Natural Movement and the Feldenkrais Method
What is Natural Movement?
In my last post (click here to read), I talked about how seemingly natural movements are not necessarily so natural. I also said that I would write about how to make your movement practice more natural, or effective. However it’s taken me quite some time to get this post ready because defining what is natural movement for humans is not so easy as we are capable of learning and developing a vast array of movements. If you compare the movements of a ballet dancer, to a strong woman competitor, to a surgeon to a musician, you will find high levels of vastly different skill sets and abilities.
What I can glean from researching articles and advertisements from natural movement proponents is that natural movement is the ideal movement from our evolution as a species. The reasoning goes like this: Our species reached its highest level of movement development as hunter/gatherers and since that time, with the advent of agriculture and later, the industrial revolution and now smart phones, we’ve been declining in strength and ability ever since. Therefore, in order to regain our optimal health, we need to return to doing things like our ancestors did. So that means, the dancer, the strong woman athlete, the surgeon and the violinist should all possess some common movement abilities, as should the rest of us.
What are those basic movement abilities?
Advocates of more primal or natural types of movement practices have identified several movement patterns that are essential to our existence: walking, running, jumping, quadrupedal movement (crawling), climbing, equilibrium (balancing), throwing, lifting, defending and swimming [from the Wikipedia article on Georges Hébert (https://en.wikipedia.org/wiki/Georges_Hébert)] seem to be the most commonly touted capabilities we should all possess.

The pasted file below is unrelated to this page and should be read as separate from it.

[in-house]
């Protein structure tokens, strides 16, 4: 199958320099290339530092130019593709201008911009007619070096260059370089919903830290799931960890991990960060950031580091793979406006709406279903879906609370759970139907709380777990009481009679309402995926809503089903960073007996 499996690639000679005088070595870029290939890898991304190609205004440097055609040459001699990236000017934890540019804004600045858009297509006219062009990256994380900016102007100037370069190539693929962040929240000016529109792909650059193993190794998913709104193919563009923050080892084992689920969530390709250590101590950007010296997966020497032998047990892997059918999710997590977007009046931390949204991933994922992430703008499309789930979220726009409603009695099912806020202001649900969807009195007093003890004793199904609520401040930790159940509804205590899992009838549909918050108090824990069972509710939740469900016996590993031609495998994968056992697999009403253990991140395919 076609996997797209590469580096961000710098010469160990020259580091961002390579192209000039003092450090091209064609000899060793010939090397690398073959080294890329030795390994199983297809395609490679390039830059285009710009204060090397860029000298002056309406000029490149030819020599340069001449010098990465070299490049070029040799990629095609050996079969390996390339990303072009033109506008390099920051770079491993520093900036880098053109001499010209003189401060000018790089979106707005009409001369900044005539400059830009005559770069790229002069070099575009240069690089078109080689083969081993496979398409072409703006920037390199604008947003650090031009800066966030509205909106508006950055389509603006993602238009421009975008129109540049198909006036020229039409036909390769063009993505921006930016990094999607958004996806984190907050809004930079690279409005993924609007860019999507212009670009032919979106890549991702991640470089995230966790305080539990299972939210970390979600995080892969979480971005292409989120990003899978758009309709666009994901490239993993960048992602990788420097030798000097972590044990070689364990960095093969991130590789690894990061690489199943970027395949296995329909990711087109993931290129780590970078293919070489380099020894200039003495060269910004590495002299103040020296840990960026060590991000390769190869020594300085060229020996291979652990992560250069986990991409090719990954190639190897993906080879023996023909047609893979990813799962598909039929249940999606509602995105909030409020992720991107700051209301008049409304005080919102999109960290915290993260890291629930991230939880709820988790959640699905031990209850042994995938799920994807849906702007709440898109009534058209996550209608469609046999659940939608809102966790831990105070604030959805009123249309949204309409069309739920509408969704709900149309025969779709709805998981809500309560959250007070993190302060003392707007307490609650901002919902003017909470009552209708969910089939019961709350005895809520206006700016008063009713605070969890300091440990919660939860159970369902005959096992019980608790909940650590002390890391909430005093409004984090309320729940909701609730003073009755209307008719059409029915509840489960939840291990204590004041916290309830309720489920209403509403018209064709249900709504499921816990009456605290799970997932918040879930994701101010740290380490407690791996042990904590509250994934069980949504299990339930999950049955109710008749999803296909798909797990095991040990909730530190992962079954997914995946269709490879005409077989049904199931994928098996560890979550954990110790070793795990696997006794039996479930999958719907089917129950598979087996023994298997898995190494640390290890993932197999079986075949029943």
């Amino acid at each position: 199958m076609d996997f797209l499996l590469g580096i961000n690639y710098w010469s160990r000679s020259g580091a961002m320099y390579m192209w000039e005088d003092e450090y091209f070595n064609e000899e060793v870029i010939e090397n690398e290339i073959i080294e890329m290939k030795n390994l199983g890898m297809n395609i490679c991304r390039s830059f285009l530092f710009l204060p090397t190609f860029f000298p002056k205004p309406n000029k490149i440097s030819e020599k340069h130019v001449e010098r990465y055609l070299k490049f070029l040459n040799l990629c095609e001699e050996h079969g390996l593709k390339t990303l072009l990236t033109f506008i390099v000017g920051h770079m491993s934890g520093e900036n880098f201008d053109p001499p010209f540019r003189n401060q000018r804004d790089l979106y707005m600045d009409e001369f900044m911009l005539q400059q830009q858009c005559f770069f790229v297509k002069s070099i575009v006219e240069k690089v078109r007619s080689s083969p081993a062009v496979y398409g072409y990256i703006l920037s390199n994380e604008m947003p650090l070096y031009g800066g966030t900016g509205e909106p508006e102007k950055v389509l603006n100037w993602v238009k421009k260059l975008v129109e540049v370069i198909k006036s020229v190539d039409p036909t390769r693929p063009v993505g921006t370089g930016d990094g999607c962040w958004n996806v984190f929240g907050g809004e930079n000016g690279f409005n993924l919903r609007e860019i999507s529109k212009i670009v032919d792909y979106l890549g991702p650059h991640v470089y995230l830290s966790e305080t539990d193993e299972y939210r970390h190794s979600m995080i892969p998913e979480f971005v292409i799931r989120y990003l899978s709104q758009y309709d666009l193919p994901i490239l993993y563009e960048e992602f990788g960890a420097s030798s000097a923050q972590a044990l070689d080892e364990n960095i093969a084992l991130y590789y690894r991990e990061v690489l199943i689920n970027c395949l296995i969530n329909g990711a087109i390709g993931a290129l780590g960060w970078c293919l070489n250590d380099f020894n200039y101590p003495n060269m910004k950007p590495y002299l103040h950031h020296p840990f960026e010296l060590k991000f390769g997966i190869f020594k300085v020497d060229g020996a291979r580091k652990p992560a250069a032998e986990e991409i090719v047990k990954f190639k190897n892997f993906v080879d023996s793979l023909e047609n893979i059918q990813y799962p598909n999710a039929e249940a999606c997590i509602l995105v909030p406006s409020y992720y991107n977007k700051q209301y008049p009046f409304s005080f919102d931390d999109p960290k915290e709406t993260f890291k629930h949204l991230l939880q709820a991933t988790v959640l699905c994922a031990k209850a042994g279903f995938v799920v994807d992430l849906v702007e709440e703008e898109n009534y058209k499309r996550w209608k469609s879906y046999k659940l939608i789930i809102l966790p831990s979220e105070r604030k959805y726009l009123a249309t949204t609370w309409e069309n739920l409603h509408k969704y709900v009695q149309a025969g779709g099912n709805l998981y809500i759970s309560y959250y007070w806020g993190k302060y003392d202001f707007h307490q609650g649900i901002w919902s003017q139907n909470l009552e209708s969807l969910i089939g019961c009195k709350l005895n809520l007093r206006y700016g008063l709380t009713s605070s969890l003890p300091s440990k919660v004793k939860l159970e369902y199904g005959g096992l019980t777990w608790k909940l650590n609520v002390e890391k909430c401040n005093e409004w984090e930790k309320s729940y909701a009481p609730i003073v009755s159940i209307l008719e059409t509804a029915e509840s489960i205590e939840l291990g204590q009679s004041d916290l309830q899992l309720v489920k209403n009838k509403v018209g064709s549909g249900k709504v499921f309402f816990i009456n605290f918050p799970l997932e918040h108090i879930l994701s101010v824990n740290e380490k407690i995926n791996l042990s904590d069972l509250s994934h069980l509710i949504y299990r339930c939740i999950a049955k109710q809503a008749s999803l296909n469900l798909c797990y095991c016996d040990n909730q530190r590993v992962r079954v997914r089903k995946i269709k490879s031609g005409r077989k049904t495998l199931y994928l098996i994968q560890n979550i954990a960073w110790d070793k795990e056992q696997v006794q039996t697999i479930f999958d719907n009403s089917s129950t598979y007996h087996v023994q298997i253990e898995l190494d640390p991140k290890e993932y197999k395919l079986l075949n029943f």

But what about: communication, gathering and preparing food, dancing, play, prayer or ritual, singing, painting and caring for others, are those moments not also natural to our species? But I digress.
Even if you can: walk, run, jump, crawl, climb, balance, throw, lift, defend and swim, are you doing it naturally? The reason I ask this is that I see many people walking, running and balancing in ways that seem anything but natural. What’s often left out of the discussion is the quality of movement and that’s what fascinates me.
To find out more about what makes up ideal human and therefore natural movement, I turned to Dr. Moshe Feldenkrais, who gave us some important clues in his teachings and writings. In his book, “The Master Moves,” he talks about ideal movement in the scope of our evolution, which fits nicely into this discussion of natural movement.
Here are three relevant concepts.
1. Ready to move
We examine movement from the point of view of self-preservation, and find that the quality of the movement has special ingredients, particularly that there is no preliminary reorganization. Then any movement which has one preliminary change, and a second and a third, is a bad movement. 1 (emphasis mine) (p. 24)
What Dr. Feldenkrais is saying here is that the ideal posture is one from which you can move in any direction without a preliminary adjustment. This idea should be the first goal in teaching or coaching natural movements. Helping students learn to be able to,